Comical documentaries present a certain challenge; documentaries that cause authentic emotional discomfort face an entirely separate one. "The Heart of Jenin," a moving portrait of Middle Eastern turmoil seen from the specific angle of a Palestinian father, uncovers familial discomfort that few screenwriters could possibly portray. In 2005, twelve-year-old Ahmed Khatib was accidentally shot by Israeli soldiers who thought his toy gun was real. After his death, the boy's father, Ismael, agrees to donate his son's organs. Among the many recipients is an Orthodox Jewish family, whose beliefs don't exactly correlate with those of the Khatibs. The tension between the two backgrounds, as Ismael attempts to maintain contact with the Israeli family and continually fails, culminates in a remarkable confrontation.
As far as confrontations go, however, nothing gets more awkward than the ones making up the bulk of "Religulous," where filmmaker Larry Charles ("Borat") follows Bill Maher around as the comedian confronts a variety of religious extremists and mocks their perspectives. Maher's circus routine is easy to enjoy, particularly since it appears driven by his assertion that religion has become "detrimental to the progress of humanity." That conclusion holds steady, but the movie suffers from serious structural problems.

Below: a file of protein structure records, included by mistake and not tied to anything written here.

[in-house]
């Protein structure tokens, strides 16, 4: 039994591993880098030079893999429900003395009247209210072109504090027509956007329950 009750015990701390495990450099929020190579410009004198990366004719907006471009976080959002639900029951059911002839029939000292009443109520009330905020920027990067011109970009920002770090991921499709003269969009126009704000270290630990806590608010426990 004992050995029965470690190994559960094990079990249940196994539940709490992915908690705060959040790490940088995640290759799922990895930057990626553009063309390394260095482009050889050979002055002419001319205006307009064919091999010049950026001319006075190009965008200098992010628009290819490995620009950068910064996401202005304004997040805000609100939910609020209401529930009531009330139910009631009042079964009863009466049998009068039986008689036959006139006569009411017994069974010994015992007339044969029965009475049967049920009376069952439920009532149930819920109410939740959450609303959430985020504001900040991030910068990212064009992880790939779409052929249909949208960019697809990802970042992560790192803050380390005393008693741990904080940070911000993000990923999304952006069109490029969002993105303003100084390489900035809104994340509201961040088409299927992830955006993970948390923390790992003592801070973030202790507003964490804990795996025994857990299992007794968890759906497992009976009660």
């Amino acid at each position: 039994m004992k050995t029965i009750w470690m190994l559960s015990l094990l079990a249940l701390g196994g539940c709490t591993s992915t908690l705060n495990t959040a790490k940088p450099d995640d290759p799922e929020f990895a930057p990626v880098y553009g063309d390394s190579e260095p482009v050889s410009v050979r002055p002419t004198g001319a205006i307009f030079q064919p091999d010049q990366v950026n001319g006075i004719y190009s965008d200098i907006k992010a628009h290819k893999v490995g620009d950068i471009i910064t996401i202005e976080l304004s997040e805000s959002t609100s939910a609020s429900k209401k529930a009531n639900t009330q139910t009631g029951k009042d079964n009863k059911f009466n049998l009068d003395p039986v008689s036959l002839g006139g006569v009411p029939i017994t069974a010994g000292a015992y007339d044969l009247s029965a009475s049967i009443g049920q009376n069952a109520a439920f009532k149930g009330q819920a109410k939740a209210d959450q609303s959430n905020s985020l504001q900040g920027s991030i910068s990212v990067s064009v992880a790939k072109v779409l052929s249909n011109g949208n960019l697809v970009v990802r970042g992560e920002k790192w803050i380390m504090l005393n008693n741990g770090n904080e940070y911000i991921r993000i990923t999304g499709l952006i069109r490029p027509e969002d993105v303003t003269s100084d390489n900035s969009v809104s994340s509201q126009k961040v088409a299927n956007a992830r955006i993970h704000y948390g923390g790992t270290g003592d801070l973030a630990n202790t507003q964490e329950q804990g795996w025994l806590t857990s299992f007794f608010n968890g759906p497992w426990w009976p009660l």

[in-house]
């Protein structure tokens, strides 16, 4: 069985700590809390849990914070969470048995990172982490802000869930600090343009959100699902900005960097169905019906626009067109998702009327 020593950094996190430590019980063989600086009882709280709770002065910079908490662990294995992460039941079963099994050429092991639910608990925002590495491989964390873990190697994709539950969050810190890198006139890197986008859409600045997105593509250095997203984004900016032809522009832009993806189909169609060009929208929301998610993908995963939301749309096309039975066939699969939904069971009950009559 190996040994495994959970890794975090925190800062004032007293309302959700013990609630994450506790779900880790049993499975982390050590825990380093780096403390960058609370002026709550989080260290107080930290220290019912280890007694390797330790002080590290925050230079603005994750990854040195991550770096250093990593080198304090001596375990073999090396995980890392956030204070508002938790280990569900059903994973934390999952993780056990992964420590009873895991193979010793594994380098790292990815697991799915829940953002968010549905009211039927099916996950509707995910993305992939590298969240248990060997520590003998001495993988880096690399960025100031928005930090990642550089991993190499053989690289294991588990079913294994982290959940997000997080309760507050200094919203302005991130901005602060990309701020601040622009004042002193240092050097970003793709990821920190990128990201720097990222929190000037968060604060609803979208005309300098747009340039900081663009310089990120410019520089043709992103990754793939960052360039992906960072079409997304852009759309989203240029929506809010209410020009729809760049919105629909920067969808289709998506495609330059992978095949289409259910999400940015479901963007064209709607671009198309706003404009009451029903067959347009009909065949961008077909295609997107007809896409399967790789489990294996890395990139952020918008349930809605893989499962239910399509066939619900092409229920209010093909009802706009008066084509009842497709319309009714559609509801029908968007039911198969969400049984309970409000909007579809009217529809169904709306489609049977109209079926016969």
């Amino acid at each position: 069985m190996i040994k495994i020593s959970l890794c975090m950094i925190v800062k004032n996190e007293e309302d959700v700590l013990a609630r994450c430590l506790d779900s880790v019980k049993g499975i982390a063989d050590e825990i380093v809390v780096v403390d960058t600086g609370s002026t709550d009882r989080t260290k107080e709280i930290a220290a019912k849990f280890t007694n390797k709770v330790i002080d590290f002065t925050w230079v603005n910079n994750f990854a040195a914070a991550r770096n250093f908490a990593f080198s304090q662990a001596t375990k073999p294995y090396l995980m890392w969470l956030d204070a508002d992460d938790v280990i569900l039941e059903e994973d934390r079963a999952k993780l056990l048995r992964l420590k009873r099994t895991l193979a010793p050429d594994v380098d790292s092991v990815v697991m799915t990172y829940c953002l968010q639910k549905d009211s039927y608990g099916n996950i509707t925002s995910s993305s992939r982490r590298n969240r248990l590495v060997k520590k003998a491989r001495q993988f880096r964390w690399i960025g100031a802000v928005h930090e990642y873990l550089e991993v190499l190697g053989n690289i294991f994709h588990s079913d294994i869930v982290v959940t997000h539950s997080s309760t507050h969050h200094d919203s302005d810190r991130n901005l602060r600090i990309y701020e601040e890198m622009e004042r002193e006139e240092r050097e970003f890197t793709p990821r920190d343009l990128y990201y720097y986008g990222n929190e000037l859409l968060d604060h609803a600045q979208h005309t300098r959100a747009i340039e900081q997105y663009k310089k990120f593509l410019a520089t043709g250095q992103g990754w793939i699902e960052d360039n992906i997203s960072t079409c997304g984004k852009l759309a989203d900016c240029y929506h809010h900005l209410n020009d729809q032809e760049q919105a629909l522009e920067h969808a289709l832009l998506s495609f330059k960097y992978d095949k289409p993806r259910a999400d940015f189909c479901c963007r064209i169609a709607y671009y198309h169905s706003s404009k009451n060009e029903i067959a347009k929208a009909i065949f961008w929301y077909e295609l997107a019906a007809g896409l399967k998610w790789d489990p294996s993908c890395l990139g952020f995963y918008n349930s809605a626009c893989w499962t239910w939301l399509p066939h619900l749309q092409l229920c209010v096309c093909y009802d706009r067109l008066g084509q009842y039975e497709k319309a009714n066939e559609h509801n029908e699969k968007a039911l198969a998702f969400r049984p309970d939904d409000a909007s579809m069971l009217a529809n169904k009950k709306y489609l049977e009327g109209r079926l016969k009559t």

Most of the footage comprises of one confrontation after another, with very little to shape the final product into a cogent piece of storytelling. Only Maher's fiery, apocalyptic conclusion validates all that comes before, to the point where it would've been better if he had put it out there earlier. Regardless, the premiere of the film at the Ryerson Theater had a certain charm to it, as protesters appeared outside the building while Maher strode the red carpet. When Powers took the stage to the introduce the film, he set out to give the festival a democratic edge. "Let's hear it for the protesters!" he said to shrieks and applause. "Everyone is welcome in this house of cinema."